Jesus was clear. As I see it, “the Father’s business” was to establish, then advance, the Kingdom of God among women and men. To do this, he gave himself to develop ever-maturing followers, using every opportunity and difficulty to strengthen their confidence in God and their willingness to live the life he modeled.
The Responsibility Riddle
QUESTION: Pastor, who is responsible for your spiritual maturity and vitality?
ANSWER: I am, of course!
Ok, fine. Now answer this…
QUESTION: Pastor, who is responsible for the spiritual maturity and vitality of your congregation?
ANSWER: Again, I am!
Really? Are you sure?
If you are responsible for your congregation’s spiritual maturity, what are they responsible for?
Ask me that again??
There’s a troubling trend in the Church these days. We, in ministry, see the evidence of this all the time.
It can be found in a complaint that, more often than not, sounds like this:
“I’m just not getting fed, here…”
“I don’t experience the presence of God here…”
“The worship no longer ministers to me…”.
And then off they go, out the door, on to another church, … or maybe to no church at all.
The thinking, both of the pastor and the complaining congregants flows from the same fallacy: that the pastor, the church, the elders are somehow responsible for the spiritual condition of those they serve.
Thinking like this, it’s no wonder the Church is diapered in perpetual spiritual infancy.
So, who is responsible for your spiritual maturity and vitality?
The responsibility riddle can be solved in this important, seldom recognized distinction: Your pastor is responsible to you, but is never responsible for you.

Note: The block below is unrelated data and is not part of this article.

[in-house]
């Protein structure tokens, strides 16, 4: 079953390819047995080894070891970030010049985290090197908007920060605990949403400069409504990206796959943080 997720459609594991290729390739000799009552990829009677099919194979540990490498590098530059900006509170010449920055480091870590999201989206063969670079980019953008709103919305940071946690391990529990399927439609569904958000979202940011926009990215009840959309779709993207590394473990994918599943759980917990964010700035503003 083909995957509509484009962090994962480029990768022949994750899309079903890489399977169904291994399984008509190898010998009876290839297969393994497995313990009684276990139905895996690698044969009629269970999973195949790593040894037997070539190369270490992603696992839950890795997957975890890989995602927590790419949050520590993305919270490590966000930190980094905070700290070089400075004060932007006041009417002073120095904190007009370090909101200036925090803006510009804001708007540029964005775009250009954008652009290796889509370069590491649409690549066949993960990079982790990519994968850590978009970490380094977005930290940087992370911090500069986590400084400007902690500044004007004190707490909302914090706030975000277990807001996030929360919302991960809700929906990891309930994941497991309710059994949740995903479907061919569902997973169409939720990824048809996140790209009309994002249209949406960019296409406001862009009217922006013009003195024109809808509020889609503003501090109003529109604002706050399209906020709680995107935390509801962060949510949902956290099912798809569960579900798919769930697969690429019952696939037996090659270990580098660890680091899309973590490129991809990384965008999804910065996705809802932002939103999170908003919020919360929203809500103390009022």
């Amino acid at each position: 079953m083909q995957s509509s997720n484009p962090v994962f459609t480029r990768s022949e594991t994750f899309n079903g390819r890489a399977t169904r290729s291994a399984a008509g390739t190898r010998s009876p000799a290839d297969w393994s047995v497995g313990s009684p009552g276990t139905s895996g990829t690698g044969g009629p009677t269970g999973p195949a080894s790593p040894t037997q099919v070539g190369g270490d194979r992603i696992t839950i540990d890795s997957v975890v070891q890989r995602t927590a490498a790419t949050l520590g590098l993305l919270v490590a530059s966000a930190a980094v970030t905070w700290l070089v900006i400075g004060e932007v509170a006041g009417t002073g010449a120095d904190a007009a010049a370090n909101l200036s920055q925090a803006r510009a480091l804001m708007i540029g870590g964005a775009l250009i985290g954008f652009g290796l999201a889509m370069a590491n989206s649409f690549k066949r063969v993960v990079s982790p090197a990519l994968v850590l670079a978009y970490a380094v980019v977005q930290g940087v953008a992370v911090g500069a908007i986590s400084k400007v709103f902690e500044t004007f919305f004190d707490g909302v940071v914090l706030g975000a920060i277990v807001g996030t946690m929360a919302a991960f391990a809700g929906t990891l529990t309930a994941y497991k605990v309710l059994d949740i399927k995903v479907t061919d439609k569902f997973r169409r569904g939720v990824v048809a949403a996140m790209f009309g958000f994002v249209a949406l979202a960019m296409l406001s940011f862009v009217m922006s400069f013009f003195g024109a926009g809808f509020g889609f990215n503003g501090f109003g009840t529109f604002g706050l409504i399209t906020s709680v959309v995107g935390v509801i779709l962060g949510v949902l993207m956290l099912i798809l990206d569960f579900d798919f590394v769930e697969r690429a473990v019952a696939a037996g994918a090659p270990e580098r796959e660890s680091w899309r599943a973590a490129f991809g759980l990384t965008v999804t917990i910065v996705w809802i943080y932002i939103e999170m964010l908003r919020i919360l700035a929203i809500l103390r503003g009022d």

Think about it. A pastor is responsible to the congregation to model mature faith in action, to proclaim God’s Word faithfully, to represent Christ ethically.
Each believer is responsible for what they do with the Word of God: both the preached Word and the Word that sits in their lap, on the bookshelf, or on the coffee table gathering dust.
Are you responsible for your spouse’s happiness?
Of course not!
How could you be?
When you notice that someone has tried to make you responsible for whatever it is that God has made them responsible for – their attitudes, their behavior, their “stress”, their decisions, their depression, their optimism – invite them to embrace this reality: you bear responsibility to them, but are never responsible for them.
Do I have a responsibility to my wife? Absolutely!
I am responsible to keep my promises to her. I’ve promised to value her above every breathing human being. I’ve promised to honor her whether she deserves it or not. I’ve promised to pray for her. I’ve promised to champion her toward all God’s called her to be. I’ve promised to be faithful sexually and emotionally. I’ve promised to walk with God and to submit my life to Jesus and his Word. And, I promised to treat her better than she deserves.
And, she is responsible for herself.
When our kids were small and unable to take responsibility for themselves, as parents we bore the responsibility for them. When our pre-teen had a friend over, and they snuck out at night and lit a porta-potty on fire, we were legally responsible—because they were minors and under our supervision.
Now in his twenties, it would be foolish for us to take responsibility for his decisions.
In fact, it would be irresponsible for us to do so.
To take responsibility for another adult is a violation of his or her autonomy.
An invasion of their sovereignty.
It represents a kind of abuse.
When you are with an otherwise capable adult as if they were incapable of adult choices and incapable of bearing the adult consequences for those choices, what is your impact – really – on that person?
What is the “fruit” that is produced when you persuade another to live irresponsibly?
The distinction of being ‘responsible to’ vs. ‘responsible for’ is central for everyone in leadership.
There’s great freedom when you’re clear about this distinction, and lead in such a way that those you influence are clear about it too.